Cosby's Release Reveals the Importance of MeToo—and the Danger of its Overreach | Opinion

As news of Bill Cosby's release broke, I experienced a familiar kind of rage—the kind of rage that blinds one to reason and facts and The Law. The rage is simultaneously primal and righteous; as a sexual assault survivor whose experience mirrored almost exactly what Bill Cosby's victims experienced, the rage flows from an empathy with his victims and victims everywhere.

I cannot imagine what they are going through right now. I've found myself randomly breaking down into tears multiple times throughout the day. The peace sign he flashed the helicopter circling as he returned home felt like a slap in the face. He may as well have given us all the finger.

COSBY TO SPEAK: Bill Cosby is expected to address the media after Pennsylvania's Supreme Court overturned his sexual assault conviction and he was released from prison.


— FOX 29 (@FOX29philly) June 30, 2021

And the rage came from a moral sense that a grave injustice has occurred. This is a proven rapist, walking free on a technicality, a loophole. It's not as if he were exonerated. English jurist William Blackstone famously wrote, "It is better that ten guilty persons escape than that one innocent suffer." But what of the guilty man who deserves to be free not because he's innocent, but because his prosecution was in violation of the the Bill of Rights?

And herein lies my conflict: Although it's very hard to get one's mind around the idea that Bill Cosby's release represents "justice" in some senses of the word, technically, it is.

I'm not here to litigate the legal minutia that allowed Bill Cosby, a known rapist, to walk free. I'll leave that to legal analysts and pundits and journalists to explain and debate whether Cosby's release is an example of corruption, prosecutorial misconduct or due process. But the circumstance of his release is vitally important to the larger conversation we've been having as a culture since the dawn of the #MeToo movement.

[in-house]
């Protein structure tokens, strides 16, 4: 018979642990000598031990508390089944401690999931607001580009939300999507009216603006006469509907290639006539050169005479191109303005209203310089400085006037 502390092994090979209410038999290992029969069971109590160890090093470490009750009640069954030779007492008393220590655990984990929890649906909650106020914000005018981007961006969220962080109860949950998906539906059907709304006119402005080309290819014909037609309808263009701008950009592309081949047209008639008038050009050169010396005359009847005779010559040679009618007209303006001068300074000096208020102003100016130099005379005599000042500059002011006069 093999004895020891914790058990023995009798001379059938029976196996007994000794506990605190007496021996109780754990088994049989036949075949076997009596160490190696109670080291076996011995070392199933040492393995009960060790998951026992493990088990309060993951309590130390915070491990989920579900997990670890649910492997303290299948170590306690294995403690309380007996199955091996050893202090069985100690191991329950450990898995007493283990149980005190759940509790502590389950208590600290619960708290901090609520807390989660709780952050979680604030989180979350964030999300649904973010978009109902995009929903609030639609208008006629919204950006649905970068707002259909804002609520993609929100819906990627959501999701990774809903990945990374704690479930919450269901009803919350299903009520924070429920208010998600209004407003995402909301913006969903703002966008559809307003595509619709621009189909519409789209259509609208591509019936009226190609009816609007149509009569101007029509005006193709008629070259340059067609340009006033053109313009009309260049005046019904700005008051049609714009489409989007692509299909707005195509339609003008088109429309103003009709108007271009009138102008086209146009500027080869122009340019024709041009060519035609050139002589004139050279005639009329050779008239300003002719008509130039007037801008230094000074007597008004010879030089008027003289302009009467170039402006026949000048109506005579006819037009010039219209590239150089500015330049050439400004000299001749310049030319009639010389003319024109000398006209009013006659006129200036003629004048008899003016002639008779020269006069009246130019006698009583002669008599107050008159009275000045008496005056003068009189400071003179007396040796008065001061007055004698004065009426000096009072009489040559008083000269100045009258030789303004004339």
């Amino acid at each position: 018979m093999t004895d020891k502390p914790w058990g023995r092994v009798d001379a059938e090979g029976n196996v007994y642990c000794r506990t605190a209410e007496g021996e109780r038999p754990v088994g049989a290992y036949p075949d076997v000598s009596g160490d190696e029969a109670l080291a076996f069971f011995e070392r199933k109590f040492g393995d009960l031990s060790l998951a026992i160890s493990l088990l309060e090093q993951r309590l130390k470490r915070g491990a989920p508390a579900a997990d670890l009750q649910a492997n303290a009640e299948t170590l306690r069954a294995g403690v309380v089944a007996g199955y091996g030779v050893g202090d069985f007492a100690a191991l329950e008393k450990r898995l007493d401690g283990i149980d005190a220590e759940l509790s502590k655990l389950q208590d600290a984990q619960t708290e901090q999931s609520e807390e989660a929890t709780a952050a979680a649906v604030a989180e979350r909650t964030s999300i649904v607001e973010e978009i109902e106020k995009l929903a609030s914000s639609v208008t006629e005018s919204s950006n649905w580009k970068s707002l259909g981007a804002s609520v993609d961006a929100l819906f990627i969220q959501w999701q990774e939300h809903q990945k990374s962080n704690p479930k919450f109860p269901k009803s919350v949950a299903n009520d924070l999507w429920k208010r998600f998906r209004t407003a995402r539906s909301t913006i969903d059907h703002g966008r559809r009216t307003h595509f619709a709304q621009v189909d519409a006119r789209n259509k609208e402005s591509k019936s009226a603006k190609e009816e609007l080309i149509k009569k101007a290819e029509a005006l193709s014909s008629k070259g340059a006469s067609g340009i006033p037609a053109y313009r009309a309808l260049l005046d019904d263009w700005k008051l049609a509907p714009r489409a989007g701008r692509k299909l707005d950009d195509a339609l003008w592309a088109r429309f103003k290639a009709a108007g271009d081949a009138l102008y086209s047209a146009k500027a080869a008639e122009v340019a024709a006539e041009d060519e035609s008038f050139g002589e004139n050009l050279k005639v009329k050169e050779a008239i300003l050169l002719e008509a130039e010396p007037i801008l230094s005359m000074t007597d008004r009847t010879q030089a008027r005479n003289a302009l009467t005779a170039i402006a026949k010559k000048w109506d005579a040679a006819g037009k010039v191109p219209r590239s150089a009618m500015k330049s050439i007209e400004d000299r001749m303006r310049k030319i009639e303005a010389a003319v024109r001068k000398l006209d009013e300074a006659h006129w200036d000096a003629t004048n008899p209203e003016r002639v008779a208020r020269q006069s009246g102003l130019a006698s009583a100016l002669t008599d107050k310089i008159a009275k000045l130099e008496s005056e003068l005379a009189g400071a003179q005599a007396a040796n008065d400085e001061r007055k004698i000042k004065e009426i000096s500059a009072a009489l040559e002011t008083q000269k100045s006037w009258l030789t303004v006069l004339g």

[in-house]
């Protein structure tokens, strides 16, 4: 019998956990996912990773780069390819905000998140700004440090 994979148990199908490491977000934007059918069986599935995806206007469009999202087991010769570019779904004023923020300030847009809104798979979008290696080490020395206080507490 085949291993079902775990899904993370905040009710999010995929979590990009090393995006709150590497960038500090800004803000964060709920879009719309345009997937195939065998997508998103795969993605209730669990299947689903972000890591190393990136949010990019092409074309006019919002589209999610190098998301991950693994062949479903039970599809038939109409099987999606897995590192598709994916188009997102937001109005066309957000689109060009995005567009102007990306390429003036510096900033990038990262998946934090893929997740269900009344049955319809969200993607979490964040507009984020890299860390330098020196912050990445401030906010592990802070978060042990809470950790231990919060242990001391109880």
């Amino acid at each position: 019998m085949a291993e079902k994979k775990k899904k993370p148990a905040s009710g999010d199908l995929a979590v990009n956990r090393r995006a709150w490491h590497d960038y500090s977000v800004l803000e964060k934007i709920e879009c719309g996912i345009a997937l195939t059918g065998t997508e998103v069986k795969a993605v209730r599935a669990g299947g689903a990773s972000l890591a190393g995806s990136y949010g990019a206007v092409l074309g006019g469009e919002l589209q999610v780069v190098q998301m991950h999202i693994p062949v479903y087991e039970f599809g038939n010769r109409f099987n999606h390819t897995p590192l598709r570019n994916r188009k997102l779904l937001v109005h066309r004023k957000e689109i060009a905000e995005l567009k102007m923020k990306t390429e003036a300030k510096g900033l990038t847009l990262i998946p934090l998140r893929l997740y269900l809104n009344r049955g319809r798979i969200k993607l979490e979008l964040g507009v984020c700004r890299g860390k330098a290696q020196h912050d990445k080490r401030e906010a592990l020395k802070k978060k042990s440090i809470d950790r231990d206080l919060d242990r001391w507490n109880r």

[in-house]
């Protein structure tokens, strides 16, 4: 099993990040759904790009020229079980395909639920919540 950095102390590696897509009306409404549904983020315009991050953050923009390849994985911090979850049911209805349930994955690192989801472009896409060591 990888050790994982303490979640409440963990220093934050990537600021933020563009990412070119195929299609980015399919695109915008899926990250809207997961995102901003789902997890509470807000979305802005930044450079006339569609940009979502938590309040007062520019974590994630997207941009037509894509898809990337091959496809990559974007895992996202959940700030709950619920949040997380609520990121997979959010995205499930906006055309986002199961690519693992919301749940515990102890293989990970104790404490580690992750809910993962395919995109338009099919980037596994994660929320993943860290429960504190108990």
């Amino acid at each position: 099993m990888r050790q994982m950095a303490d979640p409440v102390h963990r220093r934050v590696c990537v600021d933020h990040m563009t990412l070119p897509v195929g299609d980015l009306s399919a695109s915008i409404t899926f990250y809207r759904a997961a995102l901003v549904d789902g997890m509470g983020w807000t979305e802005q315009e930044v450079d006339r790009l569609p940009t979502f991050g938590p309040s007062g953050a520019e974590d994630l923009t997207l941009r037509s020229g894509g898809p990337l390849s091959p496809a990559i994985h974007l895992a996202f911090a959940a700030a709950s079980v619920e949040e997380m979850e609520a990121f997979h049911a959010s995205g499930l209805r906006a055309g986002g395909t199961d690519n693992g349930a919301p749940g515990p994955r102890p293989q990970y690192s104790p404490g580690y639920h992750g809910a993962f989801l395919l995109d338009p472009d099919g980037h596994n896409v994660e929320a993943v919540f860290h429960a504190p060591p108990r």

Bill Cosby
NORRISTOWN, PA - SEPTEMBER 25: Actor/stand-up comedian Bill Cosby arrives for sentencing for his sexual assault trial at the Montgomery County Courthouse on September 25, 2018 in Norristown, Pennsylvania. Getty/Gilbert Carrasquillo

In the immediate aftermath of Cosby's release, there was a chorus of women (and men) saying some version of, "This is why women don't come forward." And I can't say I disagree.

In 2014, I wrote a piece about my own sexual assault where I expressed my fear that the man would walk free as exactly the reason I didn't report him. He was a powerful banker. I was an 18-year-old waitress. I knew who the system tilted in favor of—and it wasn't me. The thought of having to endure the endless questions about that night as well as attacks on my character and credibility was too much. I doubted I was strong enough to fight the fight; but I knew I wasn't strong enough to fight the fight and lose.

So, like millions of other people, I buried the shame and the pain deep and kept my mouth shut until about a year later, when I ended up in rehab with a heroin addiction.

Repressed trauma and pain is like a radioactive waste site that's leaking. Eventually, it poisons the water and people start getting sick. And the #MeToo movement was the symptom of that sickness.

In the early days of that hashtag, reading story after story after story of rape, assault and molestations that had never been discussed, I realized how sick our culture truly is and how important that moment was. Cosby became one of the many faces of that movement and his trial and his 2018 sentencing felt like perhaps we were making progress.

In some ways, Cosby going to prison felt like justice for me, too; maybe my rapist was still free, but times were changing and perhaps it was safe to allow this wound to fully heal.

Oh how wrong I was. As the movement picked up speed and started morphing, I quickly recognized a dangerous force had been unleashed: Baselessly accusing someone of sexual assault could easily become weaponized, socially and politically. And weaponized it was.